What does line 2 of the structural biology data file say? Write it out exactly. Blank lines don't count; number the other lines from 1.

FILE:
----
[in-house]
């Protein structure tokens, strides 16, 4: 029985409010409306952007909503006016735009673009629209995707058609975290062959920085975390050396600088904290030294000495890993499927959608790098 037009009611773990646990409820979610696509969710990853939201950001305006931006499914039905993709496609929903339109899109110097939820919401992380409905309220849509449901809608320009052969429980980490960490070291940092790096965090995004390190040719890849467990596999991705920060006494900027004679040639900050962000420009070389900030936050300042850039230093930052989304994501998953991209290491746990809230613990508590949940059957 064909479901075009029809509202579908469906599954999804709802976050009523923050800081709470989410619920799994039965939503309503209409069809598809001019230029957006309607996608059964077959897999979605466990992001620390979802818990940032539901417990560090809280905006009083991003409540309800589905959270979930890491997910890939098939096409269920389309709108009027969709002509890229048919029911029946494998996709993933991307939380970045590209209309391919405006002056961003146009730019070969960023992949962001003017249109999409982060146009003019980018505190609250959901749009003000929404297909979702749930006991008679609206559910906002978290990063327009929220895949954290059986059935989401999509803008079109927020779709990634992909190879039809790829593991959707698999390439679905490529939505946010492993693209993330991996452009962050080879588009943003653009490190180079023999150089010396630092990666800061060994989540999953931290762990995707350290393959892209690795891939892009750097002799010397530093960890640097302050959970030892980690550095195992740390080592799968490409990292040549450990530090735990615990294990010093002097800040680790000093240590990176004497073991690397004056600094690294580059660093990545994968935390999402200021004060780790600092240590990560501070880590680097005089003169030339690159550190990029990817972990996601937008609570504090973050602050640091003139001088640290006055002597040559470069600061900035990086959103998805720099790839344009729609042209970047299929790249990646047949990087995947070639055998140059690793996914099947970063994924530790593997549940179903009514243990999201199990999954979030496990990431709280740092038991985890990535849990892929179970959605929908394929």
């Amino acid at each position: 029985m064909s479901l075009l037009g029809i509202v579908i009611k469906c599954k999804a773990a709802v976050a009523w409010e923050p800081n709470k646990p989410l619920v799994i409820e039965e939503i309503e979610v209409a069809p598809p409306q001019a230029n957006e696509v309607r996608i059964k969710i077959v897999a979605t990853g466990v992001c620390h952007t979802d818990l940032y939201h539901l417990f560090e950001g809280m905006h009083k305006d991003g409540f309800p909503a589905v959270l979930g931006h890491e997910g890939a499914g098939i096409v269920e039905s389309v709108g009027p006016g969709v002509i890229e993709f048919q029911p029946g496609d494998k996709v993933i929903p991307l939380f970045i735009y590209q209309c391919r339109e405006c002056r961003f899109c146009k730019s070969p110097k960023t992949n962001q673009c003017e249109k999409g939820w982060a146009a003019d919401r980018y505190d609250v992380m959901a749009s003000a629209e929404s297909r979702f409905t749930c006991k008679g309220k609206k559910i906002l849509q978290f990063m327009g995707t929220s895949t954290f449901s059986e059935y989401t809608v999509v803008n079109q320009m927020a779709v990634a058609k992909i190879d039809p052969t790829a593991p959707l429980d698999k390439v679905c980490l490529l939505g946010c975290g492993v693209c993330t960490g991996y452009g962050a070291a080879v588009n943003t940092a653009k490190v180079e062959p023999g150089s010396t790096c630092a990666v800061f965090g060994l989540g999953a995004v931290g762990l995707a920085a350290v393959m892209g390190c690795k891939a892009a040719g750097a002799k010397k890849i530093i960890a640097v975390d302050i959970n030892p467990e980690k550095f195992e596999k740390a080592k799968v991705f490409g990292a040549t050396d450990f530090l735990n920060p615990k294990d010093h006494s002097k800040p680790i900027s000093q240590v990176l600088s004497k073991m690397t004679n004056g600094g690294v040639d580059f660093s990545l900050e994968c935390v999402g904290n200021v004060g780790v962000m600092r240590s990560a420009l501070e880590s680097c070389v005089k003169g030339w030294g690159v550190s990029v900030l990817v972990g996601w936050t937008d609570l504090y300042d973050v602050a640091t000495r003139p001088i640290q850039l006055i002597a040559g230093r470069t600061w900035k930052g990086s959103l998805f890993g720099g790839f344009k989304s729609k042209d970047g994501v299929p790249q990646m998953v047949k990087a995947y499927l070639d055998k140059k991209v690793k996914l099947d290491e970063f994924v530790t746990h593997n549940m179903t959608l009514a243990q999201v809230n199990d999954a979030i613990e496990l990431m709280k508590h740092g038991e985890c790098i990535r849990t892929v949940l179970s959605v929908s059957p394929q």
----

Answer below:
């Protein structure tokens, strides 16, 4: 029985409010409306952007909503006016735009673009629209995707058609975290062959920085975390050396600088904290030294000495890993499927959608790098 037009009611773990646990409820979610696509969710990853939201950001305006931006499914039905993709496609929903339109899109110097939820919401992380409905309220849509449901809608320009052969429980980490960490070291940092790096965090995004390190040719890849467990596999991705920060006494900027004679040639900050962000420009070389900030936050300042850039230093930052989304994501998953991209290491746990809230613990508590949940059957 064909479901075009029809509202579908469906599954999804709802976050009523923050800081709470989410619920799994039965939503309503209409069809598809001019230029957006309607996608059964077959897999979605466990992001620390979802818990940032539901417990560090809280905006009083991003409540309800589905959270979930890491997910890939098939096409269920389309709108009027969709002509890229048919029911029946494998996709993933991307939380970045590209209309391919405006002056961003146009730019070969960023992949962001003017249109999409982060146009003019980018505190609250959901749009003000929404297909979702749930006991008679609206559910906002978290990063327009929220895949954290059986059935989401999509803008079109927020779709990634992909190879039809790829593991959707698999390439679905490529939505946010492993693209993330991996452009962050080879588009943003653009490190180079023999150089010396630092990666800061060994989540999953931290762990995707350290393959892209690795891939892009750097002799010397530093960890640097302050959970030892980690550095195992740390080592799968490409990292040549450990530090735990615990294990010093002097800040680790000093240590990176004497073991690397004056600094690294580059660093990545994968935390999402200021004060780790600092240590990560501070880590680097005089003169030339690159550190990029990817972990996601937008609570504090973050602050640091003139001088640290006055002597040559470069600061900035990086959103998805720099790839344009729609042209970047299929790249990646047949990087995947070639055998140059690793996914099947970063994924530790593997549940179903009514243990999201199990999954979030496990990431709280740092038991985890990535849990892929179970959605929908394929």